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Thai leader says Middle East needs democracy
Middle East societies should embrace political openness to avoid Islamic extremism, said Thailand's leading Muslim politician Surin Pitsuwan.
Last Modified: 26 Jul 2003 09:21 GMT
Usama bin Laden: Product of an undemocratic society?
Middle East societies should embrace political openness to avoid Islamic extremism, said Thailand's leading Muslim politician Surin Pitsuwan.

The former Thai foreign minister, said Middle East governments could prevent radicalism by following the lead of more open South East Asian states. But he warned the United States not to rush the democratisation of Iraq.

Pitsuwan said the societies of Thailand, Malaysia and Indonesia had generally avoided the radical Islamic extremism associated with the Middle East because they were more democratic.

But the leader of Thailand's Democratic Party said the US should take its time in setting up a democratic political system in Iraq, saying the country was unprepared after years under Saddam Hussein's dictatorship.

"You can't transform a society in a hurry," he said. "I don't think you can do it just like that."

Surin was speaking at a luncheon in San Francisco, California, sponsored by the Asia Foundation. The audience included former World Bank president, James Wolfensohn.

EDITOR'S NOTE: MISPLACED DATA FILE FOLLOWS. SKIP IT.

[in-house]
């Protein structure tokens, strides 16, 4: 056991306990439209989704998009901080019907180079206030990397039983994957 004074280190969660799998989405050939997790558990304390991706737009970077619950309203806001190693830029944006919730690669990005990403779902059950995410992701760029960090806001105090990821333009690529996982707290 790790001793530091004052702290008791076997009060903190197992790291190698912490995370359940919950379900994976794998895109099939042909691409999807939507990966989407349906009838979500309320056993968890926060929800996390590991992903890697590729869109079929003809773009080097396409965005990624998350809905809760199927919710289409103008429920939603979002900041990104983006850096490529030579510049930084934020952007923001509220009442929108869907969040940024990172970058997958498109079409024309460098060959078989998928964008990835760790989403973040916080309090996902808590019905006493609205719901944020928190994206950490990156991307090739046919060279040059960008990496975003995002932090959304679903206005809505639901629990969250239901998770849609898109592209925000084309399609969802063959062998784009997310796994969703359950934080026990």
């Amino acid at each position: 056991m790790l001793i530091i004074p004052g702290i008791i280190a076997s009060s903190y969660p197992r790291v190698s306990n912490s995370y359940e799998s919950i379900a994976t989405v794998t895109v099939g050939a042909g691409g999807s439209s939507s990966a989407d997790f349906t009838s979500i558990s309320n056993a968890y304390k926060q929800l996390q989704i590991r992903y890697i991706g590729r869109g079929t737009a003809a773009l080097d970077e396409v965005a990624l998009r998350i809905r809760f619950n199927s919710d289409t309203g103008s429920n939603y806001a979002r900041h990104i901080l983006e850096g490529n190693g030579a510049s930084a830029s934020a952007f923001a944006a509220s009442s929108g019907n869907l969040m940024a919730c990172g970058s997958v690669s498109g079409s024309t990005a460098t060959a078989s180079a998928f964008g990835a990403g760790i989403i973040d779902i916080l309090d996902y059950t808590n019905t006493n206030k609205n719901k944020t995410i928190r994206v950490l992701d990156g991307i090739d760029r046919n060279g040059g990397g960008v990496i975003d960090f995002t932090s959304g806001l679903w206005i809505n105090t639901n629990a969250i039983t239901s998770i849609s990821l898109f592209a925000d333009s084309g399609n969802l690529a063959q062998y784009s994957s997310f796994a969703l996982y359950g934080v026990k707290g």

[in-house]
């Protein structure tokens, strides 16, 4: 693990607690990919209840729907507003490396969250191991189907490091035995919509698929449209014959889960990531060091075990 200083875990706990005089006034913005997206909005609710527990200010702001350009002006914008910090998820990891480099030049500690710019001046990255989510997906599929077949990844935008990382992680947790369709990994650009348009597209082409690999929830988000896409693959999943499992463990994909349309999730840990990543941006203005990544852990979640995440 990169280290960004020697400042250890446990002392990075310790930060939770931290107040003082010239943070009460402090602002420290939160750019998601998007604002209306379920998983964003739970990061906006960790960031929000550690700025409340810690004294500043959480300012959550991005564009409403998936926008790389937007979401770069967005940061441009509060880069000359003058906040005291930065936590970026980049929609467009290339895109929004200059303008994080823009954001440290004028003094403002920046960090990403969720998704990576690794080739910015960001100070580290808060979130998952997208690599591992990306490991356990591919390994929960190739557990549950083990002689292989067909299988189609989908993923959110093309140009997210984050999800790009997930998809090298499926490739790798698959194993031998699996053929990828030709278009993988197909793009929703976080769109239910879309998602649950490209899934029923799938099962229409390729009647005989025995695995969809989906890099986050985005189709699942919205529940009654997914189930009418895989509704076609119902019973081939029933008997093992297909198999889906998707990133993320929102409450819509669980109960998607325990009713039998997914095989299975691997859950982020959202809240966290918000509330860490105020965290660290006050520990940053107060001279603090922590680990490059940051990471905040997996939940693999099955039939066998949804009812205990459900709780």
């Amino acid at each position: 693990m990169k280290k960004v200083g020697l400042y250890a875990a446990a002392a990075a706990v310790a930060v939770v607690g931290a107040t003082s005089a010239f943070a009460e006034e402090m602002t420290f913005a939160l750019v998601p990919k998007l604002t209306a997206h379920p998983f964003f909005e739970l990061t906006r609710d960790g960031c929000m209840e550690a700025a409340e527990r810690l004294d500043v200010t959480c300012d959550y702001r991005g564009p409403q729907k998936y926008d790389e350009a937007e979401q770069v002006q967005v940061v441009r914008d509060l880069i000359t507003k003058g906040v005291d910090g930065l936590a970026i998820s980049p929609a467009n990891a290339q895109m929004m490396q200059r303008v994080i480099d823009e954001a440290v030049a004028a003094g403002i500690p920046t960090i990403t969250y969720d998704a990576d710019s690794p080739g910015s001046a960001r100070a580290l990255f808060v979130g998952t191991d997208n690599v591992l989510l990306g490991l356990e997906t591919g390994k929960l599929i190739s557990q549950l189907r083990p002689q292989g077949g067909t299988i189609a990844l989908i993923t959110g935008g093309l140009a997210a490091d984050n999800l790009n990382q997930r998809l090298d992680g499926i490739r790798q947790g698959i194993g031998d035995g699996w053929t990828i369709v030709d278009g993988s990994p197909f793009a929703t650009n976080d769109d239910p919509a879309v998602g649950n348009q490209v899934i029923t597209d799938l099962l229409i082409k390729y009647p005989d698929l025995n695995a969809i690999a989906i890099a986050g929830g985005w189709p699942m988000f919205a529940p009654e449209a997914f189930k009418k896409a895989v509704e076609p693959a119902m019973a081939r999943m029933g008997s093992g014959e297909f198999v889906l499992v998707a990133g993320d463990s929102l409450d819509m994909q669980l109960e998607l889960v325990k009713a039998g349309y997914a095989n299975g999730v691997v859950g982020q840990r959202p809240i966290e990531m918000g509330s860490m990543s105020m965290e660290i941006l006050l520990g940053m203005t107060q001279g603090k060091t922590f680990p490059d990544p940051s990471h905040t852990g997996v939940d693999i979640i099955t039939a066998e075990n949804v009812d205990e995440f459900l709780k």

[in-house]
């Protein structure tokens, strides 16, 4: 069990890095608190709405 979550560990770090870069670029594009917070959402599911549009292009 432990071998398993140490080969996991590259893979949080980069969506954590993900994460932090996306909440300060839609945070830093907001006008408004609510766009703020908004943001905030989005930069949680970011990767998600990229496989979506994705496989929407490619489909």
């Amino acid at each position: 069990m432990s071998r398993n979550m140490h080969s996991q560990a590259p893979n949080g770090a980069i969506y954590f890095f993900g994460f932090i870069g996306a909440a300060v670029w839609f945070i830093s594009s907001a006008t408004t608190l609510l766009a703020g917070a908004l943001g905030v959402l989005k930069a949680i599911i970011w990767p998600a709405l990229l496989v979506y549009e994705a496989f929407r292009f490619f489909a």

South East Asia's Muslims were in the vanguard of global Islam, he said. The region has more than 230 million Muslims, including over 200 million in Indonesia, the world's largest Muslim population. Malaysia is one of the most economically advanced Muslim countries. About one in ten people in predominantly Buddhist Thailand is a Muslim.

Islamic debate the key to moderation

Surin said Muslims needed to be able to practice their religion in a free and democratic environment. "The demand to live in an open society is there in all Muslims," he said.

In Saudi Arabia and other Middle Eastern countries, discussion of Islamic teachings was severely constricted to local orthodoxies, while in South East Asia, discussion and debate are wide open, he said. This has been key to limiting the rise of radical Islam in the region.

In South East Asia, extremists engaging in terrorism, including kidnappings in the southern Philippines and the bombing of a disco in Bali, Indonesia last October, have earned much more attention than they deserved, he claimed.

Among the many groups he was referring to was Jamaa Islamiya, said to have links with Usama bin Laden's al-Qaeda network.
 
"The extremists steal the show" in South East Asia, Surin said, adding that they enjoyed little popular support.

Surin is a doctoral graduate of Harvard University and served as Thailand's foreign minister from 1997-2000. He was also chairman of the Association of South East Asian Nations (ASEAN) from 1999 to 2000.

Source:
AFP
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